Now that we have a final bill rather than a mere “agreement in principle,” let’s step back and consider some implications of tax reform.
There are three reasons to be pleased and one reason to worry.
Win: Less-destructive federal tax code
There are several provisions of the tax bill that will boost the economy, most notably dropping the federal corporate tax rate from 35 percent to 21 percent. Slightly lower individual tax rates will also help growth, as will provisions such as the expanded death tax exemption and the mitigation of the alternative minimum tax.
How much faster will the economy perform? There are several estimates, with microeconomic-based models predicting better outcomes that Keynesian-based models. Here are some findings from two market-based models.
From the Tax Foundation:
…we estimate that the plan would increase long-run GDP by 1.7 percent. The larger economy would translate into 1.5 percent higher wages and result in an additional 339,000 full-time equivalent jobs. Due to the larger economy and the broader tax base, the plan would generate $600 billion in additional permanent revenue over the next decade on a dynamic basis. Overall, the plan would decrease federal revenues by $1.47 trillion on a static basis and by $448 billion on a dynamic basis.
From the Heritage Foundations:
We project that the final bill will increase the level of gross domestic product (GDP) in the long run by 2.2 percent. To put that number in perspective, the increase in GDP translates into an increase of just under $3,000 per household. Though we only estimate the change in GDP over the long run, most of the increase in GDP would likely occur within the 10-year budget window. …the final bill would increase the capital stock related to equipment by 4.5 percent, and the capital stock related to structures by 9.4 percent. We also estimate that the number of hours worked would increase by 0.5 percent.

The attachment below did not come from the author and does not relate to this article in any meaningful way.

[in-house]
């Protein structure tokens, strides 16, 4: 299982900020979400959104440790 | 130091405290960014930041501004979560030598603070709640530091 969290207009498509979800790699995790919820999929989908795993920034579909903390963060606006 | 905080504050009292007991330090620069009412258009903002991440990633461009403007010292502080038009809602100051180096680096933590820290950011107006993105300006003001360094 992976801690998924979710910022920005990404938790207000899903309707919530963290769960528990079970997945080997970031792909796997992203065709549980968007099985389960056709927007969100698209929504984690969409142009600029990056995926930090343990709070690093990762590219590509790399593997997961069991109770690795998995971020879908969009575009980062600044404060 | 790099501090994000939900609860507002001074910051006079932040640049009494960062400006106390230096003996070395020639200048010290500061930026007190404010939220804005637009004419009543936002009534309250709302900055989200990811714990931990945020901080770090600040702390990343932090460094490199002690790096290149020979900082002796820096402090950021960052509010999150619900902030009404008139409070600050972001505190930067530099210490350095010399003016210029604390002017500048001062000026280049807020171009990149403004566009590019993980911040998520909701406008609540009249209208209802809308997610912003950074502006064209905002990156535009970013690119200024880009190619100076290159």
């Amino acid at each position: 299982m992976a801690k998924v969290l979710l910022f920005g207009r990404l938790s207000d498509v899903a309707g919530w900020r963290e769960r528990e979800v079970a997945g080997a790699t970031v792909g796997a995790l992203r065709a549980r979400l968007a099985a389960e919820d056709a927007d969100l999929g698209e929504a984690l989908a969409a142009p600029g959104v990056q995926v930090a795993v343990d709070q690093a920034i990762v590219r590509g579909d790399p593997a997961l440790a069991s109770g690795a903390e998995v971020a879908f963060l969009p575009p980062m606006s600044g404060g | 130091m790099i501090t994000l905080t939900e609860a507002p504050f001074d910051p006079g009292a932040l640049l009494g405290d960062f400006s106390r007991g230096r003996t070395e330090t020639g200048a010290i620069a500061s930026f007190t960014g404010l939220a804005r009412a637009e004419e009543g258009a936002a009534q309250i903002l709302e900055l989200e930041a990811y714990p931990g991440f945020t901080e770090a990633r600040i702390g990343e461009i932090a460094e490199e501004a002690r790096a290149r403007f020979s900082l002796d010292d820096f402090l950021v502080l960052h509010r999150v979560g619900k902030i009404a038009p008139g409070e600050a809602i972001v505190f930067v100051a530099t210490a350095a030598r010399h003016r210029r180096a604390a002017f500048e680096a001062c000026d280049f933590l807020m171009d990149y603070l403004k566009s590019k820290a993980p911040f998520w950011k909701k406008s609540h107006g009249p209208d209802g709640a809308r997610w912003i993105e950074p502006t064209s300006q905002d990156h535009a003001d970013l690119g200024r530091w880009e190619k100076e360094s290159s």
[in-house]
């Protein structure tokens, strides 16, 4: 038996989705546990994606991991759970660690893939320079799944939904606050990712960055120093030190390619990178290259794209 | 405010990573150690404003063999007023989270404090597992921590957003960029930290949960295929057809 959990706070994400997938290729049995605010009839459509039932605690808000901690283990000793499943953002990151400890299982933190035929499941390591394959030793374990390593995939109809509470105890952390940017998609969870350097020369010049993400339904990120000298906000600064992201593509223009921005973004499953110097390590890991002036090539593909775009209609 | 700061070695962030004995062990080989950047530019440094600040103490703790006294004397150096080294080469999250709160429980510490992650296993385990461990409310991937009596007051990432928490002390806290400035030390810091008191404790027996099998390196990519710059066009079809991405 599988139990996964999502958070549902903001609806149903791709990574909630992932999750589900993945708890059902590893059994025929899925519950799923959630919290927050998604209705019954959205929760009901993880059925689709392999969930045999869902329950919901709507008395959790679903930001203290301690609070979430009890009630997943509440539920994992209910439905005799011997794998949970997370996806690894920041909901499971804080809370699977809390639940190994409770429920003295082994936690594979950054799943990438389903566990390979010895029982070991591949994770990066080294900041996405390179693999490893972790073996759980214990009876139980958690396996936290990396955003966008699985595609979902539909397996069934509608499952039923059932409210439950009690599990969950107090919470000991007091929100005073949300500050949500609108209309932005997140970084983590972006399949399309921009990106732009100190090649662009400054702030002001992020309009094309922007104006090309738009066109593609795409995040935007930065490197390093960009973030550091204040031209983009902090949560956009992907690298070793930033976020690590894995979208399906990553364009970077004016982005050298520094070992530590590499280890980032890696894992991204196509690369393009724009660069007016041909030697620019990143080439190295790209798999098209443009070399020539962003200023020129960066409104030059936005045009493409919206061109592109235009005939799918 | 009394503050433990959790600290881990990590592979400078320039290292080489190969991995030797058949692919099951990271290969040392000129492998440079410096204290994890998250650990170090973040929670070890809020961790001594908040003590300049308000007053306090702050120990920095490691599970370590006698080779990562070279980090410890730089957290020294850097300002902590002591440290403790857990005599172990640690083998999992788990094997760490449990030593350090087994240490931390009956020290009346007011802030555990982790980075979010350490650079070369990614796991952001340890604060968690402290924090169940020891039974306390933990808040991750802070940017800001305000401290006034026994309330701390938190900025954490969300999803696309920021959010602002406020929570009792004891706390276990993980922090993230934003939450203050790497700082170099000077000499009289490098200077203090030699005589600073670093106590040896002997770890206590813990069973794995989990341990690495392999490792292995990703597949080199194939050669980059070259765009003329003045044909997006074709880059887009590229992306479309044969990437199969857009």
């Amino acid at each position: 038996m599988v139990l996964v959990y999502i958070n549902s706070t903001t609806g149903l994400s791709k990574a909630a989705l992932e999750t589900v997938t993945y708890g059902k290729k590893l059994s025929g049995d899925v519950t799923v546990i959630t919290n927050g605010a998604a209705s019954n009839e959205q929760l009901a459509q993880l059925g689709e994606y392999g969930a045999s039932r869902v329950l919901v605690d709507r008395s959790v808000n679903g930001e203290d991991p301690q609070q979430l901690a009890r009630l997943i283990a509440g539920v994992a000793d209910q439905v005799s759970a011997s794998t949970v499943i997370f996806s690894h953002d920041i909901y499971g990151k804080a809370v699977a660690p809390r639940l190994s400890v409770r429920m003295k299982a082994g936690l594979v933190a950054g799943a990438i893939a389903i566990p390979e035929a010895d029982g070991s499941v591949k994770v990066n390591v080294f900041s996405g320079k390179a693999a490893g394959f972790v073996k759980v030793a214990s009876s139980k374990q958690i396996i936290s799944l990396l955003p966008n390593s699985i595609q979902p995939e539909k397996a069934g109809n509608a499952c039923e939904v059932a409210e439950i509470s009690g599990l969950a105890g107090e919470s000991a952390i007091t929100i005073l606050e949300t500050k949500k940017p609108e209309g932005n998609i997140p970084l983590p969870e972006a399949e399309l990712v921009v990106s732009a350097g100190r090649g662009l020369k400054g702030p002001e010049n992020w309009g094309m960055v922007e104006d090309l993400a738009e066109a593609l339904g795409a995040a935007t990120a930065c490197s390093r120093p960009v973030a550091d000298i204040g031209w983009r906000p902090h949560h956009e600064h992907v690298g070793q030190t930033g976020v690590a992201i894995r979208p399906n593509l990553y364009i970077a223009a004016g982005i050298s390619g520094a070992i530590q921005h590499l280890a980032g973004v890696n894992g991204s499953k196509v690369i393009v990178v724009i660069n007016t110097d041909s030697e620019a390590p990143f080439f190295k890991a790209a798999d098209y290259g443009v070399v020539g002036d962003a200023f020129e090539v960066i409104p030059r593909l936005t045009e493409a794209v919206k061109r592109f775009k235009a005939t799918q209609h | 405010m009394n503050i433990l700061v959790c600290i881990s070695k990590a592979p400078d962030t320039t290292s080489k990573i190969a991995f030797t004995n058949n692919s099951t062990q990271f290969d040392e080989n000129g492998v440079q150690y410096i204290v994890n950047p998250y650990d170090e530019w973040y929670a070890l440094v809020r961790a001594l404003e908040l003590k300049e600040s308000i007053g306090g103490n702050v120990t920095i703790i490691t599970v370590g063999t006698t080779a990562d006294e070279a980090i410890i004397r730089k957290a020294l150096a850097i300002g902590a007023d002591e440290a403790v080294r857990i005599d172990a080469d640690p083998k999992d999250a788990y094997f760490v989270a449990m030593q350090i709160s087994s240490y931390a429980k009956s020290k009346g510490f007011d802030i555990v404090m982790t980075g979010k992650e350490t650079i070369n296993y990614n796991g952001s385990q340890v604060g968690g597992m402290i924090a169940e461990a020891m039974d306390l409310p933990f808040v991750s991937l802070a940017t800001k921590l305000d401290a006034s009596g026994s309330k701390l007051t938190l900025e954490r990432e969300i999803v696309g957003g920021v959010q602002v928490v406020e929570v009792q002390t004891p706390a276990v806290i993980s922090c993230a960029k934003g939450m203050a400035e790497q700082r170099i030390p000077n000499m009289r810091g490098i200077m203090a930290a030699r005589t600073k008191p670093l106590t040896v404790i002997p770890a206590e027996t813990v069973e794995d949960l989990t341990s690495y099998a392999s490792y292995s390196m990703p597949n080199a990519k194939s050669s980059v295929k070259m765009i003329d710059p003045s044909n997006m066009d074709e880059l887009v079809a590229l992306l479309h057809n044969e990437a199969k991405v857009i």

And here is an estimate from a partially market-based model at the Joint Committee on Taxation:
We estimate that this proposal would increase the level of output (as measured by real Gross Domestic Product (“GDP”) by about 0.7 percent on average over the 10-year budget window. That increase in output would increase revenues, relative to the conventional estimate of a loss of $1,436.8 billion by about $483 billion over that period. This budget effect would be partially offset by an increase in interest payments on the Federal debt of about $55 billion over the budget period. We expect that both an increase in GDP and resulting additional revenues would continue in the second decade after enactment, although at a lower level.*
And here is an estimate from a Keynesian-oriented model at the Tax Policy Center:
We find the legislation would boost US gross domestic product (GDP) 0.8 percent in 2018 and would have little effect on GDP in 2027 or 2037. The resulting increase in taxable incomes would reduce the revenue loss arising from the legislation by $186 billion from 2018 to 2027 (around 13 percent).
For what it’s worth, the market-based (or microeconomic-based) models are more accurate since they are based on the impact of tax-rate changes on incentives to engage in productive behavior.
That being said, proponents of tax reform should not expect Hong Kong-style growth. First, this is only a modest version of tax reform, not a game-changing step such as a simple and fair flat tax. As George Will opined today, “On a scale of importance from one (negligible) to 10 (stupendous), the legislation might be a three.”
Second, keep in mind that fiscal policy only accounts for about 20 percent of a nation’s economic performance. And if taxes and spending each account for half of that grade, policymakers in Washington have positively impacted a variable that determines 10 percent of America’s prosperity.
That may sound discouraging, but even small differences in economic growth make a big difference if sustained over time. As I noted in 2014:
…very modest changes in annual growth, if sustained over time, can yield big increases in household income. … long-run growth will average only 2.3% over the next 75 years. If good tax policy simply raised annual growth to 2.5%, it would mean about $4,500 of additional income for the average household within 25 years.